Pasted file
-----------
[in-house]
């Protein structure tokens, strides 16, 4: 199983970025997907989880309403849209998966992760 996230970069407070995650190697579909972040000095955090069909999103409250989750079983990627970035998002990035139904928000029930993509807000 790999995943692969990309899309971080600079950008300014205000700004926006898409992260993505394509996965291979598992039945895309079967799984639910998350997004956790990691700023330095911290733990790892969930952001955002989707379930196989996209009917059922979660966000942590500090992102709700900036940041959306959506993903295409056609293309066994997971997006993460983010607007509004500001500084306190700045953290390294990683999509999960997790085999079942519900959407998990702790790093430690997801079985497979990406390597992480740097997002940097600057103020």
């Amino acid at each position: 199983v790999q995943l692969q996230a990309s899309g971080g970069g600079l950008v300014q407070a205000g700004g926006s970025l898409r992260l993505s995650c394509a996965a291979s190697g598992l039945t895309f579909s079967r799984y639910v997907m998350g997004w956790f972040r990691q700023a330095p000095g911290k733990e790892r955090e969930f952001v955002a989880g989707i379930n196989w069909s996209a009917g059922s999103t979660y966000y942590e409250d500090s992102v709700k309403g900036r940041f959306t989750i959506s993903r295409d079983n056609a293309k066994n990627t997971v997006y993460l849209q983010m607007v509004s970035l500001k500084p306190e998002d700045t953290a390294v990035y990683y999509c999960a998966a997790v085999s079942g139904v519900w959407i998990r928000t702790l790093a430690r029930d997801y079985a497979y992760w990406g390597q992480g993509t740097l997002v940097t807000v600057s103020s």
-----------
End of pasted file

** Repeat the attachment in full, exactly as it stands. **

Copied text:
[in-house]
């Protein structure tokens, strides 16, 4: 199983970025997907989880309403849209998966992760 996230970069407070995650190697579909972040000095955090069909999103409250989750079983990627970035998002990035139904928000029930993509807000 790999995943692969990309899309971080600079950008300014205000700004926006898409992260993505394509996965291979598992039945895309079967799984639910998350997004956790990691700023330095911290733990790892969930952001955002989707379930196989996209009917059922979660966000942590500090992102709700900036940041959306959506993903295409056609293309066994997971997006993460983010607007509004500001500084306190700045953290390294990683999509999960997790085999079942519900959407998990702790790093430690997801079985497979990406390597992480740097997002940097600057103020």
């Amino acid at each position: 199983v790999q995943l692969q996230a990309s899309g971080g970069g600079l950008v300014q407070a205000g700004g926006s970025l898409r992260l993505s995650c394509a996965a291979s190697g598992l039945t895309f579909s079967r799984y639910v997907m998350g997004w956790f972040r990691q700023a330095p000095g911290k733990e790892r955090e969930f952001v955002a989880g989707i379930n196989w069909s996209a009917g059922s999103t979660y966000y942590e409250d500090s992102v709700k309403g900036r940041f959306t989750i959506s993903r295409d079983n056609a293309k066994n990627t997971v997006y993460l849209q983010m607007v509004s970035l500001k500084p306190e998002d700045t953290a390294v990035y990683y999509c999960a998966a997790v085999s079942g139904v519900w959407i998990r928000t702790l790093a430690r029930d997801y079985a497979y992760w990406g390597q992480g993509t740097l997002v940097t807000v600057s103020s």